The United States government has recently tackled a sensitive issue on the rights of Americans to protect their privacy on the Internet. On May 13, the U.S. Senate rejected an amendment that would require the Federal Bureau of Investigation (FBI) to get a warrant before opening a suspect’s search histories and browsing content online. It did not pass with only one vote remaining. Apparently, legal experts reveal that warrantless searching online histories were legal, for 20 years now, to be exact.
As Fox News reported, senators are now under scrutiny by the masses after the legislation branch passed the USA Freedom Reauthorization Act or the Patriot Act. This bill allows the authorities to fully open anyone’s browser or search histories online without a need to get a warrant.
It was supposed to be amended in the second week of May, which says that the FBI must be required with a warrant. However, the garnered votes for this change was short by one point.
Now, over 50 groups from different sectors wrote a letter to the Congress, pushing them to block the bill from entirely passing it into law.
“Internet search and browsing history is extremely revealing in nature, and the Fourth Amendment requires a warrant to obtain this information,” the letter said.
Even major social media platforms like Reddit, Twitter, and Mozilla, created a letter suggesting to stop the bill.
“Our users demand that we serve as responsible stewards of their private information, and our industry is predicated on that trust,” the letter says. “Americans deserve to have their online searches and browsing kept private and only available to the government pursuant to a warrant.”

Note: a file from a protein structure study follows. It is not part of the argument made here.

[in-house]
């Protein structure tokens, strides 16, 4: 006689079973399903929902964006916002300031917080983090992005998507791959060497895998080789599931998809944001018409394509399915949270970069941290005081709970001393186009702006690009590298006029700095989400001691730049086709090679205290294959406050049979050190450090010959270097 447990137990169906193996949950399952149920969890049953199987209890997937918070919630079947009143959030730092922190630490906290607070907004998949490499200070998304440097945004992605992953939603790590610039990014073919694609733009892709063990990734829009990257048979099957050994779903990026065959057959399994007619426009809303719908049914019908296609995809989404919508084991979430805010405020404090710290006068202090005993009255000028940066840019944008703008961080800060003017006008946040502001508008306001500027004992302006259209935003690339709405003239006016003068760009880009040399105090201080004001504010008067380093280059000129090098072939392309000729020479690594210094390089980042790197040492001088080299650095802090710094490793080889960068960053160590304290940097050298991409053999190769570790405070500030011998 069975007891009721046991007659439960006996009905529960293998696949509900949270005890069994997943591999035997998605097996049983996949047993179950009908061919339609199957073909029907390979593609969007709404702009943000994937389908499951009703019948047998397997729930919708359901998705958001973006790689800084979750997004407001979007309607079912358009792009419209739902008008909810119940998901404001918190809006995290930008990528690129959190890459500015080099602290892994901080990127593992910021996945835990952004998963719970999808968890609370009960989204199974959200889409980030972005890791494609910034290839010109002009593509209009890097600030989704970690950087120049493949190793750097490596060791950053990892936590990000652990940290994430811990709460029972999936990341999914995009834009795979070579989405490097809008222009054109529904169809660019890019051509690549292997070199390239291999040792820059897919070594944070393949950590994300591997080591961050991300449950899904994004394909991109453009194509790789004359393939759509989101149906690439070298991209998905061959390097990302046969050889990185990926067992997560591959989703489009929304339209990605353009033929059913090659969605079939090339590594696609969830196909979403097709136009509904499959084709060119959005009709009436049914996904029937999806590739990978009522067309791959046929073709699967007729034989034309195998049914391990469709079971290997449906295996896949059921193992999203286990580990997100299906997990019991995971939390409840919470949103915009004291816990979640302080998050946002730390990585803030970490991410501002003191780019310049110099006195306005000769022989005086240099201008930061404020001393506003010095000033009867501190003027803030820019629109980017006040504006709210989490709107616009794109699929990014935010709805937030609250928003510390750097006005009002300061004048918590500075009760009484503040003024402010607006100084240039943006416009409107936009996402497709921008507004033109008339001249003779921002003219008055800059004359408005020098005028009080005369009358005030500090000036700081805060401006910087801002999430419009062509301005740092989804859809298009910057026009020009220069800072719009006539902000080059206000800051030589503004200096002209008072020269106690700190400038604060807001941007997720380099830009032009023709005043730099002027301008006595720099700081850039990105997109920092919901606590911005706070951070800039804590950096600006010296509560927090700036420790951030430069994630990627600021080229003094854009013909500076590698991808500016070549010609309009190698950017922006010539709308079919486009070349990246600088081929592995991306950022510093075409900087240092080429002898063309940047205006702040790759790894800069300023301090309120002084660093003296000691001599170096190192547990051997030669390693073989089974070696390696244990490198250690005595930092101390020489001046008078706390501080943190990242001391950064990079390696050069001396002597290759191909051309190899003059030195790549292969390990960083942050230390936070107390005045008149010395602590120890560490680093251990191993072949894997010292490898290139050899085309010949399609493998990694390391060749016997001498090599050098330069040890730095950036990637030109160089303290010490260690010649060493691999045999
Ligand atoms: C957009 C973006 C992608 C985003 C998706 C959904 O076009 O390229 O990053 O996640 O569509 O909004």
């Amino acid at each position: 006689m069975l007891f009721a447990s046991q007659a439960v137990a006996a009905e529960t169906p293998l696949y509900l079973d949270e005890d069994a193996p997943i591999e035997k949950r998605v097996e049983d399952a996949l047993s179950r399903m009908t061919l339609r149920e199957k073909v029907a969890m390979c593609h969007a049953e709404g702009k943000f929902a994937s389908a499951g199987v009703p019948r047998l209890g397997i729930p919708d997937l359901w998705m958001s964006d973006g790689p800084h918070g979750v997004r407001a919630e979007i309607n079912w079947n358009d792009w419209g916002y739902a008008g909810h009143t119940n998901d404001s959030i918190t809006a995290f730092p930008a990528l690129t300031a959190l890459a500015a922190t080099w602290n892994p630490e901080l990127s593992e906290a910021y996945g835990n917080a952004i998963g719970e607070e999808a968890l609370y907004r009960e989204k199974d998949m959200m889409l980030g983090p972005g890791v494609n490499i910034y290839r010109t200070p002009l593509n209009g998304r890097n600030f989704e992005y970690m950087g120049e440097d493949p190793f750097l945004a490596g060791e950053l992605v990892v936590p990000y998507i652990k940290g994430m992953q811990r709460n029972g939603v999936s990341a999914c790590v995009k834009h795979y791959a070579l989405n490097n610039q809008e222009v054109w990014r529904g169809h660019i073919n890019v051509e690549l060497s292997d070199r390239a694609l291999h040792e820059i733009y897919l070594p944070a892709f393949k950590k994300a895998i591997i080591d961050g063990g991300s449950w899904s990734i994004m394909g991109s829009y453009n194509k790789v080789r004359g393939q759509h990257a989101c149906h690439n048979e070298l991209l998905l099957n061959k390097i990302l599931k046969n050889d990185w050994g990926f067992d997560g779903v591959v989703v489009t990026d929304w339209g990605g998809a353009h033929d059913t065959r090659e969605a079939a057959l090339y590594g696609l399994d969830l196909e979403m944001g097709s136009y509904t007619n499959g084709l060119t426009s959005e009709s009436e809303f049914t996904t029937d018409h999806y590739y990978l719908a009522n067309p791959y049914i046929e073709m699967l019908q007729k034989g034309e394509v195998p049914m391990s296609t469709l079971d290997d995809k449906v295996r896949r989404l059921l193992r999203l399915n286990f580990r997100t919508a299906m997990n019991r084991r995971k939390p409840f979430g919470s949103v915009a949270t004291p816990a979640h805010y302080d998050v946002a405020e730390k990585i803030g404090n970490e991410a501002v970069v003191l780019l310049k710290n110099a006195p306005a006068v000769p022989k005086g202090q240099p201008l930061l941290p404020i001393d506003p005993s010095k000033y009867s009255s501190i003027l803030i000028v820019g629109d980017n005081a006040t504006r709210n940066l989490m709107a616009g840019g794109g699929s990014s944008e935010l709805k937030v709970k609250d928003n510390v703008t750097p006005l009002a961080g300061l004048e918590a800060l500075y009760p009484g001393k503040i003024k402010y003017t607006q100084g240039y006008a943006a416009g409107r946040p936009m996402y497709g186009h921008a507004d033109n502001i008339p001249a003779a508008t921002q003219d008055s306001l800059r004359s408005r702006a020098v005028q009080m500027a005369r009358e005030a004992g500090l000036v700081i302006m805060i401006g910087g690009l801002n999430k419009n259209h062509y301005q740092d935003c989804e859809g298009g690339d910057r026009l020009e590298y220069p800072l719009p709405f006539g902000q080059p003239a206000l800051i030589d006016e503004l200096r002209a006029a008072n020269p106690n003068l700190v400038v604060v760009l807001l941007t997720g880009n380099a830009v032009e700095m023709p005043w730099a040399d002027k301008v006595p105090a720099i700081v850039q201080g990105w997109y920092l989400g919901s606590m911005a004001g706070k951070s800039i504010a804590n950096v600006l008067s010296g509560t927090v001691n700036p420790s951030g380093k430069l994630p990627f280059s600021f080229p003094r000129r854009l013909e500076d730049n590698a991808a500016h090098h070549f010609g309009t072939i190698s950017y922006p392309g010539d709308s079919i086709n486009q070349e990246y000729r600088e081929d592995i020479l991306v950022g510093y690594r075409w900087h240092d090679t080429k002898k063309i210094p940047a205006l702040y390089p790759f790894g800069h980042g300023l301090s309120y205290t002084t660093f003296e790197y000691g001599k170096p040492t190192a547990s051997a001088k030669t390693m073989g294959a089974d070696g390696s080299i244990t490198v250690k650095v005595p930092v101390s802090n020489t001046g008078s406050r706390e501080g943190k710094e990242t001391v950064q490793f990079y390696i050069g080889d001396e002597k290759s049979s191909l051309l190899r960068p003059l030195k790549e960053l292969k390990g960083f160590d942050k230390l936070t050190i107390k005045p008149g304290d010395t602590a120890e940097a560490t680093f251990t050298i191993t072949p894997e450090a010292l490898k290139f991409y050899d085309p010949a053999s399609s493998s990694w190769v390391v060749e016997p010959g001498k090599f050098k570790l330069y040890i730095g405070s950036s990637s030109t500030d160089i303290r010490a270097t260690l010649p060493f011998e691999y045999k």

No need to stop the bill– it’s been happening for 20 years now
Though groups are now protesting against the Senate’s passing of the bill, legal experts explain that they no longer need to protest against the law being passed– it has been 20 years ago since the FBI can legally do this search online.
That’s right. The FBI can easily access your search histories or browsing content online without any warrant since the year 2001.
“It’s not new. Law enforcement has been able to get that data without a warrant for at least since the 1980s. National security investigations got similar authority no later than 2001 (USA PATRIOT),” Stewart Baker, former general counsel of the National Security Agency, told Fox News in an email.
Fact-checking website, PolitiFact, also supported this claim and said that “this authority is nothing new.”
“It’s been allowed for 20 years in foreign intelligence investigations, and is also allowed in basic criminal investigations — all without a warrant,” says on the website. “The vote referenced here applied only to Americans ‘relevant’ to counterterrorism and counterintelligence investigation. Although a warrant isn’t needed, investigators must get a court to sign off on the internet data access.”